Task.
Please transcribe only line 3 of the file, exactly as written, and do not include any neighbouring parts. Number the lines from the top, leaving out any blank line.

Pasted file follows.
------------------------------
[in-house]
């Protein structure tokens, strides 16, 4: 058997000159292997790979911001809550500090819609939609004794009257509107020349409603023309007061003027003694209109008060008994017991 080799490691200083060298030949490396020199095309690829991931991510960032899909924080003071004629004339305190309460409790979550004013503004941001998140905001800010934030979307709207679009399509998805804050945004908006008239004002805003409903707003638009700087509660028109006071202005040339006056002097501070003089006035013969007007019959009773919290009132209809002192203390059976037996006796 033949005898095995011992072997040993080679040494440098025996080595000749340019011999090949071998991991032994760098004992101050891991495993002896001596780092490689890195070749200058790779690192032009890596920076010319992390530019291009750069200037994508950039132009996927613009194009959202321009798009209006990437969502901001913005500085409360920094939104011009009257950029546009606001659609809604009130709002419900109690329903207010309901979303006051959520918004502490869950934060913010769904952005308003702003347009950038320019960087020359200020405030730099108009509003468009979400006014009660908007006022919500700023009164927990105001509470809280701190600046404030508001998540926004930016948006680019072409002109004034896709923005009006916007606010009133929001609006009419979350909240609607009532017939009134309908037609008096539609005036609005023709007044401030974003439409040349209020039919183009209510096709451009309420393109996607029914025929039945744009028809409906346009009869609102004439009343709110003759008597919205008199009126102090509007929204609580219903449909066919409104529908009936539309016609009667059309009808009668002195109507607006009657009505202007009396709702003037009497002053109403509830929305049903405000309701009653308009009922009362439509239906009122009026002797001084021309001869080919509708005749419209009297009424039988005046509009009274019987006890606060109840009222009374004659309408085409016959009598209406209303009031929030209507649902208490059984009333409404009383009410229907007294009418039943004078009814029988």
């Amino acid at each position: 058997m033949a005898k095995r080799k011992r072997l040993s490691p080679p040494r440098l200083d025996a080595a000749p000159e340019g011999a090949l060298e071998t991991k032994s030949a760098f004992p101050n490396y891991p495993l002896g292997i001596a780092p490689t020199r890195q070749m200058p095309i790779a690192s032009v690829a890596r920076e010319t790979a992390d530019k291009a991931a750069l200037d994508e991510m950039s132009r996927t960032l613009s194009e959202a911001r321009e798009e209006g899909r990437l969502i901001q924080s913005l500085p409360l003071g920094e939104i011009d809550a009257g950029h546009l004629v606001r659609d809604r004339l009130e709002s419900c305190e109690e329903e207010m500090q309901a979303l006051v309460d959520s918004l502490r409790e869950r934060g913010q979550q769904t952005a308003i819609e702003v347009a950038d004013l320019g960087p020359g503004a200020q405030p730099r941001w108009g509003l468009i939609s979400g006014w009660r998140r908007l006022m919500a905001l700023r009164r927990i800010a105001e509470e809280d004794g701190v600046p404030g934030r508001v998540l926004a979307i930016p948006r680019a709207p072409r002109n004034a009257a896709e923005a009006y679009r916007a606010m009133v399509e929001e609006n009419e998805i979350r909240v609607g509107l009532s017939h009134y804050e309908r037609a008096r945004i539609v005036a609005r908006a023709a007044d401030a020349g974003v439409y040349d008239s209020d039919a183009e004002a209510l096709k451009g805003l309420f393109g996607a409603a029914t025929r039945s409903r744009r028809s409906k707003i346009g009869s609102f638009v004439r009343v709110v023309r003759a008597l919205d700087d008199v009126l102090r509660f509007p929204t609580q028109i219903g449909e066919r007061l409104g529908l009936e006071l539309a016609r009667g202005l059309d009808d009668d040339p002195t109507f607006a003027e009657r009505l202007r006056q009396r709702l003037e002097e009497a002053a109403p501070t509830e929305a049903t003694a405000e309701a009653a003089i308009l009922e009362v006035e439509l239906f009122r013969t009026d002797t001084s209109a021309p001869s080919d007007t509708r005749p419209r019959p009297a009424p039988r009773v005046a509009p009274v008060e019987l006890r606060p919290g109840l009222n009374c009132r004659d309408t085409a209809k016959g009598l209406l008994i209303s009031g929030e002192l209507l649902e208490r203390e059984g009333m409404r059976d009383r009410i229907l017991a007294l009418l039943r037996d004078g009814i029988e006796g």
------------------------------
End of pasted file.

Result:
């Amino acid at each position: 058997m033949a005898k095995r080799k011992r072997l040993s490691p080679p040494r440098l200083d025996a080595a000749p000159e340019g011999a090949l060298e071998t991991k032994s030949a760098f004992p101050n490396y891991p495993l002896g292997i001596a780092p490689t020199r890195q070749m200058p095309i790779a690192s032009v690829a890596r920076e010319t790979a992390d530019k291009a991931a750069l200037d994508e991510m950039s132009r996927t960032l613009s194009e959202a911001r321009e798009e209006g899909r990437l969502i901001q924080s913005l500085p409360l003071g920094e939104i011009d809550a009257g950029h546009l004629v606001r659609d809604r004339l009130e709002s419900c305190e109690e329903e207010m500090q309901a979303l006051v309460d959520s918004l502490r409790e869950r934060g913010q979550q769904t952005a308003i819609e702003v347009a950038d004013l320019g960087p020359g503004a200020q405030p730099r941001w108009g509003l468009i939609s979400g006014w009660r998140r908007l006022m919500a905001l700023r009164r927990i800010a105001e509470e809280d004794g701190v600046p404030g934030r508001v998540l926004a979307i930016p948006r680019a709207p072409r002109n004034a009257a896709e923005a009006y679009r916007a606010m009133v399509e929001e609006n009419e998805i979350r909240v609607g509107l009532s017939h009134y804050e309908r037609a008096r945004i539609v005036a609005r908006a023709a007044d401030a020349g974003v439409y040349d008239s209020d039919a183009e004002a209510l096709k451009g805003l309420f393109g996607a409603a029914t025929r039945s409903r744009r028809s409906k707003i346009g009869s609102f638009v004439r009343v709110v023309r003759a008597l919205d700087d008199v009126l102090r509660f509007p929204t609580q028109i219903g449909e066919r007061l409104g529908l009936e006071l539309a016609r009667g202005l059309d009808d009668d040339p002195t109507f607006a003027e009657r009505l202007r006056q009396r709702l003037e002097e009497a002053a109403p501070t509830e929305a049903t003694a405000e309701a009653a003089i308009l009922e009362v006035e439509l239906f009122r013969t009026d002797t001084s209109a021309p001869s080919d007007t509708r005749p419209r019959p009297a009424p039988r009773v005046a509009p009274v008060e019987l006890r606060p919290g109840l009222n009374c009132r004659d309408t085409a209809k016959g009598l209406l008994i209303s009031g929030e002192l209507l649902e208490r203390e059984g009333m409404r059976d009383r009410i229907l017991a007294l009418l039943r037996d004078g009814i029988e006796g």